History and Relationship to Global Ministries
Established in 2001, the Emmaus Center is an ecumenical church-based community center for the church and the wider public. Christians number one percent of the population in Japan. The Emmaus Center is one vital way for the church to contribute to society. A strong youth outreach program ministers to many young people who study in the city of Sendai in northeastern Japan. Global Ministries has strong historical ties to the city of Sendai and has worked closely in the area of youth ministries with its partner church, the United Church of Christ in Japan (UCCJ – known as Kyodan), ever since the inception of the Sendai Student Center in 1951.
Kyodan Responds to Triple Disaster of March 2011
On the 11th of March 2011, a devastating earthquake registering nine on the Richter scale shook the northeastern coast of Japan. The tsunami which followed hit 350 miles of coastline, devouring many towns and villages. The tsunami claimed 15,000 lives, and 230,000 people yet live in temporary housing more than 18 months after the disaster. Entire communities were devastated. Many people lost their jobs and means of livelihood. Then, on March 12th, the nuclear reactors in Fukushima exploded, sending radiation into the atmosphere.
Soon after the disaster, Global Ministries partner church, the Kyodan, designated the Emmaus Center as a relief center to help the tsunami survivors. A central office was established in Sendai at the Emmaus Center, along with a satellite office in the coastal city of Ishinomaki. In the initial year after the disaster, the Emmaus Center housed and provided meals for 2,500 volunteers, most of whom were young, and 80 percent of whom were non-Christian, to work with families in two localities: Shichigo and Ishinomaki.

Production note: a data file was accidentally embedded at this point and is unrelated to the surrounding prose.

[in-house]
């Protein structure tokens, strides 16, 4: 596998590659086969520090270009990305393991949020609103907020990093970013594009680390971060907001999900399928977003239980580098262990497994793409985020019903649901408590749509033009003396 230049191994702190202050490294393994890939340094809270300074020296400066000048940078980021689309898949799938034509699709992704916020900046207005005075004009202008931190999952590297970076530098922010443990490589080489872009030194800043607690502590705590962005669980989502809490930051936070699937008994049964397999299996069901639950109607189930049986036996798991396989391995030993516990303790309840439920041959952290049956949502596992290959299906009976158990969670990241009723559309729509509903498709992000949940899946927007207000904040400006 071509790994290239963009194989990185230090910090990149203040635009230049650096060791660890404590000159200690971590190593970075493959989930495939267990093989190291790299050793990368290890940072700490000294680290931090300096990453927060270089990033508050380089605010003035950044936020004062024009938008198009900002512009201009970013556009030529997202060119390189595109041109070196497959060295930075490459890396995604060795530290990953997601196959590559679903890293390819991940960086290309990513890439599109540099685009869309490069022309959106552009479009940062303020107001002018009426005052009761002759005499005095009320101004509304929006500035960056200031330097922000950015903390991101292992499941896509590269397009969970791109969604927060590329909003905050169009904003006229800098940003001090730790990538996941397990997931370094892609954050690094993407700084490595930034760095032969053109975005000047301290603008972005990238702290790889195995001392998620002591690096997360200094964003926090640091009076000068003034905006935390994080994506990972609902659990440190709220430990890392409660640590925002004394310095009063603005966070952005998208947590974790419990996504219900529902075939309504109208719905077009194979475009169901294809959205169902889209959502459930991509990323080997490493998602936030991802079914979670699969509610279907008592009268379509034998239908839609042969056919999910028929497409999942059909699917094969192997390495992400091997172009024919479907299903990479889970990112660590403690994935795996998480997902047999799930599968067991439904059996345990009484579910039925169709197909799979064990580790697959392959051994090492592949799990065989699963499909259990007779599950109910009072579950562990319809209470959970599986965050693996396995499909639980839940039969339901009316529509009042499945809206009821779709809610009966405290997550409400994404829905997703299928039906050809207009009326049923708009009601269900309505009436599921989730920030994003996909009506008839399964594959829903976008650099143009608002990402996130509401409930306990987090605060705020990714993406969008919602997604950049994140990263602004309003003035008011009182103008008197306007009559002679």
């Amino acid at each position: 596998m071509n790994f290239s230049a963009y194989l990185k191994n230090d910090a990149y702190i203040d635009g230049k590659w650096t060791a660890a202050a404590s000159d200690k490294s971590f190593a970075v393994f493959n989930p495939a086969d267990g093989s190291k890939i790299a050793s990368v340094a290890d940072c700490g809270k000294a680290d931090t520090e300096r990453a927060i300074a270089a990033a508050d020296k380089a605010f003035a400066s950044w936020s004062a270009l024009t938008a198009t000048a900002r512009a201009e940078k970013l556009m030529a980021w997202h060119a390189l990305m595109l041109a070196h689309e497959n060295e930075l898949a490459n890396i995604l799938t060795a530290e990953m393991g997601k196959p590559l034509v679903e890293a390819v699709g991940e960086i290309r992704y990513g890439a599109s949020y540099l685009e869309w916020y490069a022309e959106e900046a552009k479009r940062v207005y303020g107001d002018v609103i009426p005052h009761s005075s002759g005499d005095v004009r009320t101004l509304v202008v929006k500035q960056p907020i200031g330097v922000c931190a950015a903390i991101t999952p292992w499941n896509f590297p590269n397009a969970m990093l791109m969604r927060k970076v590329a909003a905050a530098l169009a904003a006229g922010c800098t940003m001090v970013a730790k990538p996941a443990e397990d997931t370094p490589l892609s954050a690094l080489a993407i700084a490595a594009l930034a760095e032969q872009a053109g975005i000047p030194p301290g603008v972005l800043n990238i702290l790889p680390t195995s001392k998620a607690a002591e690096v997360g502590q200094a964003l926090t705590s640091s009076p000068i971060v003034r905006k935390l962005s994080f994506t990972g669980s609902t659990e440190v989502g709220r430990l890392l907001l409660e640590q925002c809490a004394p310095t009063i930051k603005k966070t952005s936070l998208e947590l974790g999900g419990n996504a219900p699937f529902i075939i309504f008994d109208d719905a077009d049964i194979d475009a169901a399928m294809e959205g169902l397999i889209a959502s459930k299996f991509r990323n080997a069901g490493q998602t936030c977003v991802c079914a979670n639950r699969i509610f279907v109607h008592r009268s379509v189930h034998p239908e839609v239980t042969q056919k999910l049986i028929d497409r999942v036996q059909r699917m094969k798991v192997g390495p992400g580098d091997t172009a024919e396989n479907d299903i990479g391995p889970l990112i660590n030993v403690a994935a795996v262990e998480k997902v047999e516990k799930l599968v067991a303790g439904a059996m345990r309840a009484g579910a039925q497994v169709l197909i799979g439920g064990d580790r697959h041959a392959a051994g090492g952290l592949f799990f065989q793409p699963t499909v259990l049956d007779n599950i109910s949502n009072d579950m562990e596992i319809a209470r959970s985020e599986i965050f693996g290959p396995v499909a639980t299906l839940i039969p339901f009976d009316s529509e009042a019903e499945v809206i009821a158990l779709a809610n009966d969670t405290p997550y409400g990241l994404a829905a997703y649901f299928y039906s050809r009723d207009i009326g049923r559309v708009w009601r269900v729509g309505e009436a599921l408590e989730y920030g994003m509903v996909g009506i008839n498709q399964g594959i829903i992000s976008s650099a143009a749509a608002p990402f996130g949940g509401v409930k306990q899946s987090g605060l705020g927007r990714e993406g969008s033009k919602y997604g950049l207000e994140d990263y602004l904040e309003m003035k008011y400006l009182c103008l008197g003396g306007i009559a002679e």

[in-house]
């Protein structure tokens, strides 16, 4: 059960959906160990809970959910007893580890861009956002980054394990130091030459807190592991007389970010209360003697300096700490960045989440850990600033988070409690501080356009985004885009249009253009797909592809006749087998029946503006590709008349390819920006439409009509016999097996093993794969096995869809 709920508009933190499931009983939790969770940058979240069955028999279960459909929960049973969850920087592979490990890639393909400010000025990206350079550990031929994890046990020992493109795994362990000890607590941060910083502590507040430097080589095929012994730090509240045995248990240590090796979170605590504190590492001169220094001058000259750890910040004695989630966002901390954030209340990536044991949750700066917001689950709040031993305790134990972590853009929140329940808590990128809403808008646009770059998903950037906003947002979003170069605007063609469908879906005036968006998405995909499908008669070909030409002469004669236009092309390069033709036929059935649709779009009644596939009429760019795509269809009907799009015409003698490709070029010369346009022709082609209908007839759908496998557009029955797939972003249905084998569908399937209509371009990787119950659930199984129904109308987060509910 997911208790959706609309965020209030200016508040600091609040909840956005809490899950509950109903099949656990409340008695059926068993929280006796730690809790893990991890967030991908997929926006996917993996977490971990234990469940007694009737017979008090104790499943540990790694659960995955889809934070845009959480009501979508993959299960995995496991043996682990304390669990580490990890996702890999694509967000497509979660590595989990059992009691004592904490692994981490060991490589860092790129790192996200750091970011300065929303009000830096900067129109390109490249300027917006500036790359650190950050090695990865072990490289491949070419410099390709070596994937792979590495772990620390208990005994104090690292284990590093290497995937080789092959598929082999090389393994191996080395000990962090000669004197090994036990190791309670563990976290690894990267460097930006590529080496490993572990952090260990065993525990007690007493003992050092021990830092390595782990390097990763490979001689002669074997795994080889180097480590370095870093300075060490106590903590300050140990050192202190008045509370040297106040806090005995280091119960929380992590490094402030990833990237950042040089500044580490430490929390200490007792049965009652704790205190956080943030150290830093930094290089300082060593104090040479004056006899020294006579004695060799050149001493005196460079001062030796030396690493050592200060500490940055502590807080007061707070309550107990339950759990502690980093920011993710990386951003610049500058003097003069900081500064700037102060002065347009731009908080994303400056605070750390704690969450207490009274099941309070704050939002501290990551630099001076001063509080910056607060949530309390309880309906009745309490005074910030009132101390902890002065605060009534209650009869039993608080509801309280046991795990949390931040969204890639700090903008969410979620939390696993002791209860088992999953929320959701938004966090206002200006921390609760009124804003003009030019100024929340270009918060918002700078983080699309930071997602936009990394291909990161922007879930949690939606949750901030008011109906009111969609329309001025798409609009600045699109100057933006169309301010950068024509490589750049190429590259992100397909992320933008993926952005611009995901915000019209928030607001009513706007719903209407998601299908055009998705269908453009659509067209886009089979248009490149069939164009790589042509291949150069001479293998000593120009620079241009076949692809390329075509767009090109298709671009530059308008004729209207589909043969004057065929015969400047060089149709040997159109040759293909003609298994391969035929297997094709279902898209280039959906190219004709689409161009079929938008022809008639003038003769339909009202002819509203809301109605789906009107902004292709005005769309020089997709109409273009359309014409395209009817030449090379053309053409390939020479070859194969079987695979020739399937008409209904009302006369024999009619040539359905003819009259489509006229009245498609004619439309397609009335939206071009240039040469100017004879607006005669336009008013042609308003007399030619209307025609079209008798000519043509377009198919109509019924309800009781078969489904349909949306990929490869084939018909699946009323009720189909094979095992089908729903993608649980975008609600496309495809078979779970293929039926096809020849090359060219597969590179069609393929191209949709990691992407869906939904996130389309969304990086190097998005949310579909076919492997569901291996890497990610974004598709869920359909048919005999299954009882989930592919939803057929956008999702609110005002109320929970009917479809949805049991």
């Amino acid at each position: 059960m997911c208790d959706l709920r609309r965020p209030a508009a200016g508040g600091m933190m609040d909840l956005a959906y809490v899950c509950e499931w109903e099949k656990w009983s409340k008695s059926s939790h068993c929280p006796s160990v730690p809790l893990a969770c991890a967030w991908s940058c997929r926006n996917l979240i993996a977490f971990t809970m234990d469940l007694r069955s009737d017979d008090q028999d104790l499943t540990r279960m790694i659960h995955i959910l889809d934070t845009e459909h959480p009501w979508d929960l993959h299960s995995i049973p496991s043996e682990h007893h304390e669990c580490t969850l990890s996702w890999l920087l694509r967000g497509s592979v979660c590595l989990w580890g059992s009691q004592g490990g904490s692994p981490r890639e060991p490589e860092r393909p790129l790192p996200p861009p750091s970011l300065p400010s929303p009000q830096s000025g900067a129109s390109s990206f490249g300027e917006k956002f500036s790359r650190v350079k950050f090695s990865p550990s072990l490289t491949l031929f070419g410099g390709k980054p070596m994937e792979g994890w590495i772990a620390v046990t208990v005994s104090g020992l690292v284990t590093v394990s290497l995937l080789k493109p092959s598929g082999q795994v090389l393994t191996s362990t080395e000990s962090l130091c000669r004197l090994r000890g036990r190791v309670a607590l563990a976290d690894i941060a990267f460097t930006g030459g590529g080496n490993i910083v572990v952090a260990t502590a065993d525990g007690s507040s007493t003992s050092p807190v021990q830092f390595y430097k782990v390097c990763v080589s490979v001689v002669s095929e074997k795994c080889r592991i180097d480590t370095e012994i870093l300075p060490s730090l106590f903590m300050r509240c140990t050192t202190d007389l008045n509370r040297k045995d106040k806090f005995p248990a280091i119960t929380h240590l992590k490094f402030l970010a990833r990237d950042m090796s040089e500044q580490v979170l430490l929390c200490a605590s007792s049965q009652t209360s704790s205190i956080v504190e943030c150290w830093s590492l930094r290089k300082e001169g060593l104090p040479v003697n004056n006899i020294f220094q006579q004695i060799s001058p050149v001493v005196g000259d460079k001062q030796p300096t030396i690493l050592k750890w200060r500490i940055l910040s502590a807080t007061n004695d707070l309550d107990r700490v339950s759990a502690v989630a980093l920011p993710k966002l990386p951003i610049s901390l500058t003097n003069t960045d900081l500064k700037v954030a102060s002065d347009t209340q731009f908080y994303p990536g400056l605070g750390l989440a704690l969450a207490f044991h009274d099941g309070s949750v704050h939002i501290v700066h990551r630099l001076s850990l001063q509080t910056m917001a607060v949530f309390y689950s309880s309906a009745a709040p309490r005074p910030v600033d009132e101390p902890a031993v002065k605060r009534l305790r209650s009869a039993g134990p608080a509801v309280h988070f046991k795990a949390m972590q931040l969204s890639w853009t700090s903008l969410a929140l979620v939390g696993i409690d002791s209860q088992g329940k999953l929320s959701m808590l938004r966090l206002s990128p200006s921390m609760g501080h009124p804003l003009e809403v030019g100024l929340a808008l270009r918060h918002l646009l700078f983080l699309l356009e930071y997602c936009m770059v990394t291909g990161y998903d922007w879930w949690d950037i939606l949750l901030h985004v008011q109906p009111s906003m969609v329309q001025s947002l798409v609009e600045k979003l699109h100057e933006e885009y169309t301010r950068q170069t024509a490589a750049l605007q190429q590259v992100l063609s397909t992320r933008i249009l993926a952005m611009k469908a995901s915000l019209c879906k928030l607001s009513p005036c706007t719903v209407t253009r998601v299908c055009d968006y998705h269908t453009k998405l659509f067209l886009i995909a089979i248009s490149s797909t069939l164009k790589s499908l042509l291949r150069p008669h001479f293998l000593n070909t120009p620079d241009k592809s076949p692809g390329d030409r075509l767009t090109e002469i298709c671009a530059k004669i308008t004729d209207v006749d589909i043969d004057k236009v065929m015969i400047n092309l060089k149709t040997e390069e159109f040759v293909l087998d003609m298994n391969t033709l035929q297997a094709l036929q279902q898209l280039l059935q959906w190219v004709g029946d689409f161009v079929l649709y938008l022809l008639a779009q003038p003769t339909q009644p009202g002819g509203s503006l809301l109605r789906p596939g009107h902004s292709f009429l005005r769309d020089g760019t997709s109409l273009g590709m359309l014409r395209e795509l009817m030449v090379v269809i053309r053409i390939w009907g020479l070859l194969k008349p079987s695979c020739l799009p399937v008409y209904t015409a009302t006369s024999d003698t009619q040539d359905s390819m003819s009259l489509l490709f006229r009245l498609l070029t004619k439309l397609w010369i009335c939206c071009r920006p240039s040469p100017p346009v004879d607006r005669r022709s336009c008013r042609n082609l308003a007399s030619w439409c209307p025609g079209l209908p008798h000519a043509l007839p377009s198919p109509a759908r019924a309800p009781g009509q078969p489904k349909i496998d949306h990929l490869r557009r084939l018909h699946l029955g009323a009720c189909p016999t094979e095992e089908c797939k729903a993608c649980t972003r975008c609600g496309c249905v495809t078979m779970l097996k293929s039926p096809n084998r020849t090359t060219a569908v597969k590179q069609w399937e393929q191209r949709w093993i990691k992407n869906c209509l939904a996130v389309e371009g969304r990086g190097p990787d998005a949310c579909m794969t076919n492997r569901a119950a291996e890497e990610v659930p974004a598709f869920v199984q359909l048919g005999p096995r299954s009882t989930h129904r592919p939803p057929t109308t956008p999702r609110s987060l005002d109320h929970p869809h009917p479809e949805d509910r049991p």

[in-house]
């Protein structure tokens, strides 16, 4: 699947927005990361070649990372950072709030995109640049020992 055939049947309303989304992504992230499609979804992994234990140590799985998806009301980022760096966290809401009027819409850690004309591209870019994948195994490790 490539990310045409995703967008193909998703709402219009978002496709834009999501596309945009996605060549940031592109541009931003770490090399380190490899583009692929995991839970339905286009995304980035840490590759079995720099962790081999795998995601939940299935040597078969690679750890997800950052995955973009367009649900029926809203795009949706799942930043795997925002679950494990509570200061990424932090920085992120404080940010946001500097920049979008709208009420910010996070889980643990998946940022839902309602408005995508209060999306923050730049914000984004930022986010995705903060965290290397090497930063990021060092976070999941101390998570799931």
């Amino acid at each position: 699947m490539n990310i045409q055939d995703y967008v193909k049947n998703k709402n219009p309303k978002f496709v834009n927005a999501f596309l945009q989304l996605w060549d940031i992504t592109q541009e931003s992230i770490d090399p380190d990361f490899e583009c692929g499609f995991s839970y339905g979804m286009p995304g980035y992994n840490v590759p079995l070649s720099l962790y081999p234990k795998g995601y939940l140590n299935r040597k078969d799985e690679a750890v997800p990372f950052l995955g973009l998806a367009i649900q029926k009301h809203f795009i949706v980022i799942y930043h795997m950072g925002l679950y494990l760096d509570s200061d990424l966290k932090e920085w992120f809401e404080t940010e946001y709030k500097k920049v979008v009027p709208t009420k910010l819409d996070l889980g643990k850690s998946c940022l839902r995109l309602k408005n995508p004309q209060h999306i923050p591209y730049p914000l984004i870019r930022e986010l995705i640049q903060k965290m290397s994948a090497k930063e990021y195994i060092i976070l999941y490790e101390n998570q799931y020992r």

After the initial phase of mud removal and house cleaning, volunteers began and still today assist the survivors in many ways. The motto of the Emmaus Disaster Relief Center is “To Walk Alongside the Survivors” until they find renewed hope in their lives. The Emmaus story in Luke 24 provides this vision.
Relief efforts include:
- help with removal of debris in the fields,
- daily visits to people in temporary housing,
- organization of special events like festivals and sports events to bring people back into the community,
- after-school programs for children of the affected areas,
- delivery of needed items according to the changing seasons such as fans, heaters, dehumidifiers, blankets, etc.
- involvement in the local council to help rebuild the villages.
Northeastern Japan is mostly rural, with many agricultural and fishing communities. It represents a less prosperous area of Japan. The communities in this region are largely composed of the elderly, the handicapped, and children. The daily outreach activities of the Emmaus Center are intended to show its commitment to be a constant presence in their lives as the survivors themselves continue to rebuild their own lives.
Global Minstries welcomes help in order to continue supporting the relief activities at the Emmaus Center:
Volunteer: The Emmaus Center accepts volunteers on a regular basis. Food and lodging are provided for a minimal cost. Volunteers from overseas are a welcome sign of solidarity. Please contact: Global Ministries Mission Personnel Office at firstname.lastname@example.org or (317) 713-2570.
Pray: On the 11th of each month, staff and volunteers join hands in a moment of silence in remembrance of those who died, as well as for those who continue to struggle after the disaster.
- $ 10 can buy a pot of flowers to take to surviving families to show care for them
- $ 50 can provide two warm blankets for people residing in temporary housing
- $100 can provide ten families living in temporary housing with disinfectants to protect from mold
- $200 supports food costs for 30 volunteers for 30 days